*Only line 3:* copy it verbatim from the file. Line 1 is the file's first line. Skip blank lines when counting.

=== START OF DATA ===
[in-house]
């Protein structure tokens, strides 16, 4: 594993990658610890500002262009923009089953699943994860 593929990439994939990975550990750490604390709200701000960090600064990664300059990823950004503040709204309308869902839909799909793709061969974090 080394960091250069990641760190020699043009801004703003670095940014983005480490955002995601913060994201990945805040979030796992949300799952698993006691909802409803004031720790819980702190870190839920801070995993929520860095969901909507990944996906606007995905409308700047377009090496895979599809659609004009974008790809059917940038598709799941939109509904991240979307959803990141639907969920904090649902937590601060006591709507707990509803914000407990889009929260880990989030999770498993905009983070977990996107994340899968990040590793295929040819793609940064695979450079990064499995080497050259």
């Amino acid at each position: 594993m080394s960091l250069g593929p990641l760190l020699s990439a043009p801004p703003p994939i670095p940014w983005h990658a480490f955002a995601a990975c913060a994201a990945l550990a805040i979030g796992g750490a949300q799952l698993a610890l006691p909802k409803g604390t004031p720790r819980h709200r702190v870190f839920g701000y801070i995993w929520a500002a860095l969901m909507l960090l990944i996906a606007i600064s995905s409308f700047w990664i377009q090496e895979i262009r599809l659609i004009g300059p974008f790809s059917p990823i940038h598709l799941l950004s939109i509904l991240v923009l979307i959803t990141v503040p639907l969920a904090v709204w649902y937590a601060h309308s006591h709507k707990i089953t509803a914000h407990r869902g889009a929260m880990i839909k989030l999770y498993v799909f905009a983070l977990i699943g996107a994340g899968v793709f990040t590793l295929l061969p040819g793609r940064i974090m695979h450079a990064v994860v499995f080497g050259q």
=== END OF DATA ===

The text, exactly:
């Amino acid at each position: 594993m080394s960091l250069g593929p990641l760190l020699s990439a043009p801004p703003p994939i670095p940014w983005h990658a480490f955002a995601a990975c913060a994201a990945l550990a805040i979030g796992g750490a949300q799952l698993a610890l006691p909802k409803g604390t004031p720790r819980h709200r702190v870190f839920g701000y801070i995993w929520a500002a860095l969901m909507l960090l990944i996906a606007i600064s995905s409308f700047w990664i377009q090496e895979i262009r599809l659609i004009g300059p974008f790809s059917p990823i940038h598709l799941l950004s939109i509904l991240v923009l979307i959803t990141v503040p639907l969920a904090v709204w649902y937590a601060h309308s006591h709507k707990i089953t509803a914000h407990r869902g889009a929260m880990i839909k989030l999770y498993v799909f905009a983070l977990i699943g996107a994340g899968v793709f990040t590793l295929l061969p040819g793609r940064i974090m695979h450079a990064v994860v499995f080497g050259q």